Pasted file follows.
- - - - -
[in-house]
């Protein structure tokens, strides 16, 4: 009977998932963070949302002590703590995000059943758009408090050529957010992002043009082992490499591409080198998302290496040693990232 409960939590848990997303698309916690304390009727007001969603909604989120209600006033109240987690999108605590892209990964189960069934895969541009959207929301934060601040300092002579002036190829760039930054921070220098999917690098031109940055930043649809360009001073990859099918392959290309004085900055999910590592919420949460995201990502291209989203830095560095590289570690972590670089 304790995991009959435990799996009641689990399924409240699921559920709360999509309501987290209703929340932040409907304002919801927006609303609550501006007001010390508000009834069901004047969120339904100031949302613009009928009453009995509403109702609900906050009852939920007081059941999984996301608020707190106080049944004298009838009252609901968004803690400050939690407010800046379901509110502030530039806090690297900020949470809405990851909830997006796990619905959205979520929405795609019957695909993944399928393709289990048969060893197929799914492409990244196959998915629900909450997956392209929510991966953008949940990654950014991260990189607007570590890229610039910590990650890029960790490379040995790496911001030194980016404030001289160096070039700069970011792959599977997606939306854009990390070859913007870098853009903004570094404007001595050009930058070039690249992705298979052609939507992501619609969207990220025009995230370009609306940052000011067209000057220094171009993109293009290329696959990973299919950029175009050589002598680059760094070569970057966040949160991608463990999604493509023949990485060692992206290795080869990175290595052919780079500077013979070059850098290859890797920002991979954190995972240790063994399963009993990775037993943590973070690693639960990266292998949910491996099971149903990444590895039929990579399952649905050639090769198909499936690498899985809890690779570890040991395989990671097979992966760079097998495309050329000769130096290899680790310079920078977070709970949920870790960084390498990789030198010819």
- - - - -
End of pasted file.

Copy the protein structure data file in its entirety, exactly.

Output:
[in-house]
């Protein structure tokens, strides 16, 4: 009977998932963070949302002590703590995000059943758009408090050529957010992002043009082992490499591409080198998302290496040693990232 409960939590848990997303698309916690304390009727007001969603909604989120209600006033109240987690999108605590892209990964189960069934895969541009959207929301934060601040300092002579002036190829760039930054921070220098999917690098031109940055930043649809360009001073990859099918392959290309004085900055999910590592919420949460995201990502291209989203830095560095590289570690972590670089 304790995991009959435990799996009641689990399924409240699921559920709360999509309501987290209703929340932040409907304002919801927006609303609550501006007001010390508000009834069901004047969120339904100031949302613009009928009453009995509403109702609900906050009852939920007081059941999984996301608020707190106080049944004298009838009252609901968004803690400050939690407010800046379901509110502030530039806090690297900020949470809405990851909830997006796990619905959205979520929405795609019957695909993944399928393709289990048969060893197929799914492409990244196959998915629900909450997956392209929510991966953008949940990654950014991260990189607007570590890229610039910590990650890029960790490379040995790496911001030194980016404030001289160096070039700069970011792959599977997606939306854009990390070859913007870098853009903004570094404007001595050009930058070039690249992705298979052609939507992501619609969207990220025009995230370009609306940052000011067209000057220094171009993109293009290329696959990973299919950029175009050589002598680059760094070569970057966040949160991608463990999604493509023949990485060692992206290795080869990175290595052919780079500077013979070059850098290859890797920002991979954190995972240790063994399963009993990775037993943590973070690693639960990266292998949910491996099971149903990444590895039929990579399952649905050639090769198909499936690498899985809890690779570890040991395989990671097979992966760079097998495309050329000769130096290899680790310079920078977070709970949920870790960084390498990789030198010819």